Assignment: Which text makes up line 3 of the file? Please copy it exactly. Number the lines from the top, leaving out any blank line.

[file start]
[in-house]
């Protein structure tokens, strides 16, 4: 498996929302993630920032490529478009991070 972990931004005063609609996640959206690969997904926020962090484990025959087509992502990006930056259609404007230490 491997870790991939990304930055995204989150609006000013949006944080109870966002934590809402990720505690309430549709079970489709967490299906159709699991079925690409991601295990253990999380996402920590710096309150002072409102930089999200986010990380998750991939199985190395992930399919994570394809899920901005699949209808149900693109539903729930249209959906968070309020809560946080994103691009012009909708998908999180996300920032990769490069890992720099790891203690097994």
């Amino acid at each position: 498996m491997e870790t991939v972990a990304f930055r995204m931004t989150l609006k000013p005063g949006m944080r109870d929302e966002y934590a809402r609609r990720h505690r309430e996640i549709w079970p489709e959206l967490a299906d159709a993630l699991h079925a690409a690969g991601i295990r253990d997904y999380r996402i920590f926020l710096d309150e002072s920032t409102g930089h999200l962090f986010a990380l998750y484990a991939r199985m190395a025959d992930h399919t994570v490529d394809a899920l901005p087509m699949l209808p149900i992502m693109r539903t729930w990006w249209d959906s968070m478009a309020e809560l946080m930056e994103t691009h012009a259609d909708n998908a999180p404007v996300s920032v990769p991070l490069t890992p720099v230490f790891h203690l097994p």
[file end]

């Amino acid at each position: 498996m491997e870790t991939v972990a990304f930055r995204m931004t989150l609006k000013p005063g949006m944080r109870d929302e966002y934590a809402r609609r990720h505690r309430e996640i549709w079970p489709e959206l967490a299906d159709a993630l699991h079925a690409a690969g991601i295990r253990d997904y999380r996402i920590f926020l710096d309150e002072s920032t409102g930089h999200l962090f986010a990380l998750y484990a991939r199985m190395a025959d992930h399919t994570v490529d394809a899920l901005p087509m699949l209808p149900i992502m693109r539903t729930w990006w249209d959906s968070m478009a309020e809560l946080m930056e994103t691009h012009a259609d909708n998908a999180p404007v996300s920032v990769p991070l490069t890992p720099v230490f790891h203690l097994p």